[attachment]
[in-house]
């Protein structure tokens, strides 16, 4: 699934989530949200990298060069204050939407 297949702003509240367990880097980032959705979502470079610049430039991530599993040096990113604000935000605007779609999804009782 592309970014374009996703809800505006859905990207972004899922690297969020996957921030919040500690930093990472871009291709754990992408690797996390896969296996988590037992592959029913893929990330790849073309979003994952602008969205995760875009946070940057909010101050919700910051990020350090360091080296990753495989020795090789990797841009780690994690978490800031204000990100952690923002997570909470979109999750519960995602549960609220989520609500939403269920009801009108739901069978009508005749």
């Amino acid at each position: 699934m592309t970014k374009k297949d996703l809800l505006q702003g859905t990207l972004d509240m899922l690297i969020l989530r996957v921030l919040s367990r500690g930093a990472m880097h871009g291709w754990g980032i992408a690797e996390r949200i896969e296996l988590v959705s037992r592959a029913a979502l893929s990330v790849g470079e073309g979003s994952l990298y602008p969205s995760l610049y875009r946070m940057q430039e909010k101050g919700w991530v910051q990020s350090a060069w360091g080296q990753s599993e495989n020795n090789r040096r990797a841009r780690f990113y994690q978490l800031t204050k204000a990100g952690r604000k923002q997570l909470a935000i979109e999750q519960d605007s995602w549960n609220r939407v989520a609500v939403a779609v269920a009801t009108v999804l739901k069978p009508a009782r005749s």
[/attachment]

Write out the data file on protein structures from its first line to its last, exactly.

[in-house]
């Protein structure tokens, strides 16, 4: 699934989530949200990298060069204050939407 297949702003509240367990880097980032959705979502470079610049430039991530599993040096990113604000935000605007779609999804009782 592309970014374009996703809800505006859905990207972004899922690297969020996957921030919040500690930093990472871009291709754990992408690797996390896969296996988590037992592959029913893929990330790849073309979003994952602008969205995760875009946070940057909010101050919700910051990020350090360091080296990753495989020795090789990797841009780690994690978490800031204000990100952690923002997570909470979109999750519960995602549960609220989520609500939403269920009801009108739901069978009508005749």
């Amino acid at each position: 699934m592309t970014k374009k297949d996703l809800l505006q702003g859905t990207l972004d509240m899922l690297i969020l989530r996957v921030l919040s367990r500690g930093a990472m880097h871009g291709w754990g980032i992408a690797e996390r949200i896969e296996l988590v959705s037992r592959a029913a979502l893929s990330v790849g470079e073309g979003s994952l990298y602008p969205s995760l610049y875009r946070m940057q430039e909010k101050g919700w991530v910051q990020s350090a060069w360091g080296q990753s599993e495989n020795n090789r040096r990797a841009r780690f990113y994690q978490l800031t204050k204000a990100g952690r604000k923002q997570l909470a935000i979109e999750q519960d605007s995602w549960n609220r939407v989520a609500v939403a779609v269920a009801t009108v999804l739901k069978p009508a009782r005749s």